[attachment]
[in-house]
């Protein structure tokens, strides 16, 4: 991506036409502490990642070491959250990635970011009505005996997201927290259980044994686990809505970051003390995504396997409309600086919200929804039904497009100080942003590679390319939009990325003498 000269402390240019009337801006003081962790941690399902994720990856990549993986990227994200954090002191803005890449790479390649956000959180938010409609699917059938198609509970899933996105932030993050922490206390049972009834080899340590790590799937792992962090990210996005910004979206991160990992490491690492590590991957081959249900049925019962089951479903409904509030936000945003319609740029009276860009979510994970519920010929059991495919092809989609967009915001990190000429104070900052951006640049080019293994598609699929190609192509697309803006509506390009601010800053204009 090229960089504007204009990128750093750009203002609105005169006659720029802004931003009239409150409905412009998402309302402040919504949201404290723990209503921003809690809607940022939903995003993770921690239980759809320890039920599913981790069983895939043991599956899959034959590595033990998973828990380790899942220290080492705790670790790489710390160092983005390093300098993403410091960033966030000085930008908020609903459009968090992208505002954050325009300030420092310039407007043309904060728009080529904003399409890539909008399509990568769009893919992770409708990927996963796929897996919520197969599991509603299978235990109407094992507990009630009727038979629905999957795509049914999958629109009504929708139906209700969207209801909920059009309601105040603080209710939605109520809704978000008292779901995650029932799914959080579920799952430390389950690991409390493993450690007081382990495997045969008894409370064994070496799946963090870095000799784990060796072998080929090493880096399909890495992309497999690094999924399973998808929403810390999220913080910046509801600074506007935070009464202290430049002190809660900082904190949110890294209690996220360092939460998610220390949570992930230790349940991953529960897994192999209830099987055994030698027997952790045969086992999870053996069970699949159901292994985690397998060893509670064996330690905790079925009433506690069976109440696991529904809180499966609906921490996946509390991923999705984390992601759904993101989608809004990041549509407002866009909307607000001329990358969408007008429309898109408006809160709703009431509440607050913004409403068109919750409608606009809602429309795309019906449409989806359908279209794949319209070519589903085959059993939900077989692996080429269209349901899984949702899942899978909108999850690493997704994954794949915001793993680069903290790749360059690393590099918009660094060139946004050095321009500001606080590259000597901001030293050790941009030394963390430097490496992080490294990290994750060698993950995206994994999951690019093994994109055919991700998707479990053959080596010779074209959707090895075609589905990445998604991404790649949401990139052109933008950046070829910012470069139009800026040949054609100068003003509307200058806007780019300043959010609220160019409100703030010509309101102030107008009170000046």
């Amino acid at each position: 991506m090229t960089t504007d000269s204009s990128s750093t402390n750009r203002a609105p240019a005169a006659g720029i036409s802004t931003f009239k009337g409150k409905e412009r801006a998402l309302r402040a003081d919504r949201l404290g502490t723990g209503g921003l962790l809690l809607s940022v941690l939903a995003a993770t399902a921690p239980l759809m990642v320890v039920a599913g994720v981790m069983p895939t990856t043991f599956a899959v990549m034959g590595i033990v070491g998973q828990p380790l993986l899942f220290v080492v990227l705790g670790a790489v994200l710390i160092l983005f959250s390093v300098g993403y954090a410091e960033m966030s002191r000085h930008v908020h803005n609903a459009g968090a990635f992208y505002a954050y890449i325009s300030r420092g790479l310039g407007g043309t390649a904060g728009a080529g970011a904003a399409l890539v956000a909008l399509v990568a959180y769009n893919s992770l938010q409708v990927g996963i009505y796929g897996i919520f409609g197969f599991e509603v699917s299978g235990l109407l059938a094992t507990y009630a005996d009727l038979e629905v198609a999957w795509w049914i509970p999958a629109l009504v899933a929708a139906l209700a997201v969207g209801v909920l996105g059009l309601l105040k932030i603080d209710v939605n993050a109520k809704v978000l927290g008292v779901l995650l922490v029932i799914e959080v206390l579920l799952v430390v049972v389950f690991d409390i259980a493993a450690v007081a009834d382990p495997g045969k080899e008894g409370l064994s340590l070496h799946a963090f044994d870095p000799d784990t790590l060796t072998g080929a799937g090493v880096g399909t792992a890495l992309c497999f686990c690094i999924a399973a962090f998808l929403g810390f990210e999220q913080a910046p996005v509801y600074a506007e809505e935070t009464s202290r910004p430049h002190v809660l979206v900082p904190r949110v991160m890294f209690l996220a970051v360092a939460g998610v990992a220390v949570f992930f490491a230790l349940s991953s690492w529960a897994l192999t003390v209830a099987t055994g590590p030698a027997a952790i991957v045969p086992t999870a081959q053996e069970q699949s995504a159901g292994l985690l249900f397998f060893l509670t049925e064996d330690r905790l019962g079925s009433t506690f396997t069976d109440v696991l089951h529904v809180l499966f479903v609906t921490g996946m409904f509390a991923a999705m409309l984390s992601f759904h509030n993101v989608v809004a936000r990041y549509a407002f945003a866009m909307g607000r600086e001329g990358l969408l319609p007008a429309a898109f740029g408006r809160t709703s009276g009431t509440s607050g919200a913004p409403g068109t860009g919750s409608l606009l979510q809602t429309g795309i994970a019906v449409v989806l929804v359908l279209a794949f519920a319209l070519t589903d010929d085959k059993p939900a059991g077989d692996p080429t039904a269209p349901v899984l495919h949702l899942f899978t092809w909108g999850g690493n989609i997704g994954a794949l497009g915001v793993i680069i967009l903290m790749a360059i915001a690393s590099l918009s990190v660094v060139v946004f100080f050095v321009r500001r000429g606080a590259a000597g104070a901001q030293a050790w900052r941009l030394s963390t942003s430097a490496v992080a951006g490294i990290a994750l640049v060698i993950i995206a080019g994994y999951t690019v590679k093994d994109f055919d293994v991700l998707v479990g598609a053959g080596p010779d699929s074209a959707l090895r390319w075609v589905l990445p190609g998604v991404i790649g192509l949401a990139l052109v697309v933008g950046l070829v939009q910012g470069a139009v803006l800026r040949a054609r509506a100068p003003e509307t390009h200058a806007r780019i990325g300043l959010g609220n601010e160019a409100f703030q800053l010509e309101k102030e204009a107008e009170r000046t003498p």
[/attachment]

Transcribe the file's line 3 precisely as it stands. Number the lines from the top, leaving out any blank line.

């Amino acid at each position: 991506m090229t960089t504007d000269s204009s990128s750093t402390n750009r203002a609105p240019a005169a006659g720029i036409s802004t931003f009239k009337g409150k409905e412009r801006a998402l309302r402040a003081d919504r949201l404290g502490t723990g209503g921003l962790l809690l809607s940022v941690l939903a995003a993770t399902a921690p239980l759809m990642v320890v039920a599913g994720v981790m069983p895939t990856t043991f599956a899959v990549m034959g590595i033990v070491g998973q828990p380790l993986l899942f220290v080492v990227l705790g670790a790489v994200l710390i160092l983005f959250s390093v300098g993403y954090a410091e960033m966030s002191r000085h930008v908020h803005n609903a459009g968090a990635f992208y505002a954050y890449i325009s300030r420092g790479l310039g407007g043309t390649a904060g728009a080529g970011a904003a399409l890539v956000a909008l399509v990568a959180y769009n893919s992770l938010q409708v990927g996963i009505y796929g897996i919520f409609g197969f599991e509603v699917s299978g235990l109407l059938a094992t507990y009630a005996d009727l038979e629905v198609a999957w795509w049914i509970p999958a629109l009504v899933a929708a139906l209700a997201v969207g209801v909920l996105g059009l309601l105040k932030i603080d209710v939605n993050a109520k809704v978000l927290g008292v779901l995650l922490v029932i799914e959080v206390l579920l799952v430390v049972v389950f690991d409390i259980a493993a450690v007081a009834d382990p495997g045969k080899e008894g409370l064994s340590l070496h799946a963090f044994d870095p000799d784990t790590l060796t072998g080929a799937g090493v880096g399909t792992a890495l992309c497999f686990c690094i999924a399973a962090f998808l929403g810390f990210e999220q913080a910046p996005v509801y600074a506007e809505e935070t009464s202290r910004p430049h002190v809660l979206v900082p904190r949110v991160m890294f209690l996220a970051v360092a939460g998610v990992a220390v949570f992930f490491a230790l349940s991953s690492w529960a897994l192999t003390v209830a099987t055994g590590p030698a027997a952790i991957v045969p086992t999870a081959q053996e069970q699949s995504a159901g292994l985690l249900f397998f060893l509670t049925e064996d330690r905790l019962g079925s009433t506690f396997t069976d109440v696991l089951h529904v809180l499966f479903v609906t921490g996946m409904f509390a991923a999705m409309l984390s992601f759904h509030n993101v989608v809004a936000r990041y549509a407002f945003a866009m909307g607000r600086e001329g990358l969408l319609p007008a429309a898109f740029g408006r809160t709703s009276g009431t509440s607050g919200a913004p409403g068109t860009g919750s409608l606009l979510q809602t429309g795309i994970a019906v449409v989806l929804v359908l279209a794949f519920a319209l070519t589903d010929d085959k059993p939900a059991g077989d692996p080429t039904a269209p349901v899984l495919h949702l899942f899978t092809w909108g999850g690493n989609i997704g994954a794949l497009g915001v793993i680069i967009l903290m790749a360059i915001a690393s590099l918009s990190v660094v060139v946004f100080f050095v321009r500001r000429g606080a590259a000597g104070a901001q030293a050790w900052r941009l030394s963390t942003s430097a490496v992080a951006g490294i990290a994750l640049v060698i993950i995206a080019g994994y999951t690019v590679k093994d994109f055919d293994v991700l998707v479990g598609a053959g080596p010779d699929s074209a959707l090895r390319w075609v589905l990445p190609g998604v991404i790649g192509l949401a990139l052109v697309v933008g950046l070829v939009q910012g470069a139009v803006l800026r040949a054609r509506a100068p003003e509307t390009h200058a806007r780019i990325g300043l959010g609220n601010e160019a409100f703030q800053l010509e309101k102030e204009a107008e009170r000046t003498p």